As his magnificent playing career was winding down, Babe Ruth was considered for the job of manager of the Detroit Tigers by owner Frank Navin.
Navin requested an interview with Ruth at the end of the 1933 season, but Ruth was away on a vacation to Hawaii and never got back to the Tigers even though he was very interested in the job.
Navin found a practical approach to the Tigers’ leadership problem by hiring Mickey Cochrane as a player-manager. Cochrane led the Tigers to their first American League pennant in 25 years in 1934 but lost the World Series in Game 7 to the wild pack of St. Louis Cardinals known as The Gas House Gang. The next season, Cochrane and the Tigers won the pennant again and went on to win the team’s first World Series championship.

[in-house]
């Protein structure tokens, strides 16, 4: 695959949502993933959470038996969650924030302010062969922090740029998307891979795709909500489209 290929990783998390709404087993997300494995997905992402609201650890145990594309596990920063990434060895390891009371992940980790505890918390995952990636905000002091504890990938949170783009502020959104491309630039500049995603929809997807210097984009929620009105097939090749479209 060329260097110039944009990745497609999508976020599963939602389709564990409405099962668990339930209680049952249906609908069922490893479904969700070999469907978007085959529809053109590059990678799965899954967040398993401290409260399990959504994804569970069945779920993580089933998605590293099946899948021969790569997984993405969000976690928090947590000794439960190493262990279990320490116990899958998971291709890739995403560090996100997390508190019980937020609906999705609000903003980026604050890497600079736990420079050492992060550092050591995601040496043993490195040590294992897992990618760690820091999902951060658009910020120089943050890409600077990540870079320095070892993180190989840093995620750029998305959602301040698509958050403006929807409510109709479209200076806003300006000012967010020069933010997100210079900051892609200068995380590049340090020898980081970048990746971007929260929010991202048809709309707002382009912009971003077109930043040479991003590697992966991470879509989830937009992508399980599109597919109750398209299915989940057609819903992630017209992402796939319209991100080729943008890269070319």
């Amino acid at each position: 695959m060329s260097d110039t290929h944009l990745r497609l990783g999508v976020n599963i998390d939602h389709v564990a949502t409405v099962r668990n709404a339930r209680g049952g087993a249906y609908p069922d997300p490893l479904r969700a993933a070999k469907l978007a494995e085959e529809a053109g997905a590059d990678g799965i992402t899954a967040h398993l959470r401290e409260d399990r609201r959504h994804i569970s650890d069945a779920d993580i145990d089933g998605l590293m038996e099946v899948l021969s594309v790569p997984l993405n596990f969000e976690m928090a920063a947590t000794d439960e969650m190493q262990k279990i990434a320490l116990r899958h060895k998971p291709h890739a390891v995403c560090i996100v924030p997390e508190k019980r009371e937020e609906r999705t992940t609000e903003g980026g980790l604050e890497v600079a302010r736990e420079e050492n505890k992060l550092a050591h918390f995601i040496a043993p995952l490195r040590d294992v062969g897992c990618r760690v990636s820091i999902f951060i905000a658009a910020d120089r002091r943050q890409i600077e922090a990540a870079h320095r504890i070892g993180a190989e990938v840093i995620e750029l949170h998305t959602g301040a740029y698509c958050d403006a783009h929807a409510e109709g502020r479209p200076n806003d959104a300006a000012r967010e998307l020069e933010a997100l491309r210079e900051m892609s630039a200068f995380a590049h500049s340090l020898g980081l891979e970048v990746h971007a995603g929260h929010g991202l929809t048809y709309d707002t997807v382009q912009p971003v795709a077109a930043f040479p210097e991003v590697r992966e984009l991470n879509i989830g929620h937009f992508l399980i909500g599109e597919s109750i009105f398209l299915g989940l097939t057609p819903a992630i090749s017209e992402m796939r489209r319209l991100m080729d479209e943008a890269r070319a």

The 1934 season was Ruth’s last as a New York Yankee. He played a shortened season with the Boston Braves the following year, appearing in only 28 games. He later joined the Brooklyn Dodgers as a coach.
Lucky for us Ruth was on a ship headed for the South Pacific when Navin tried to interview him. It is very doubtful that Ruth would have been able to accomplish what Cochrane did for the Tigers. Mickey was a true leader and an incredibly intense player who inspired his teammates and got the best out of them. Ruth, in contrast, was a show-boater with little discipline and was considered offensive by even those who loved him.
Hiring Babe Ruth would have unquestionably altered the history of the Detroit Tigers for the worse. Navin’s move to hire Cochrane instead is arguably the best managerial move in the team’s history.
A fictitious image of Babe Ruth donning the old English D.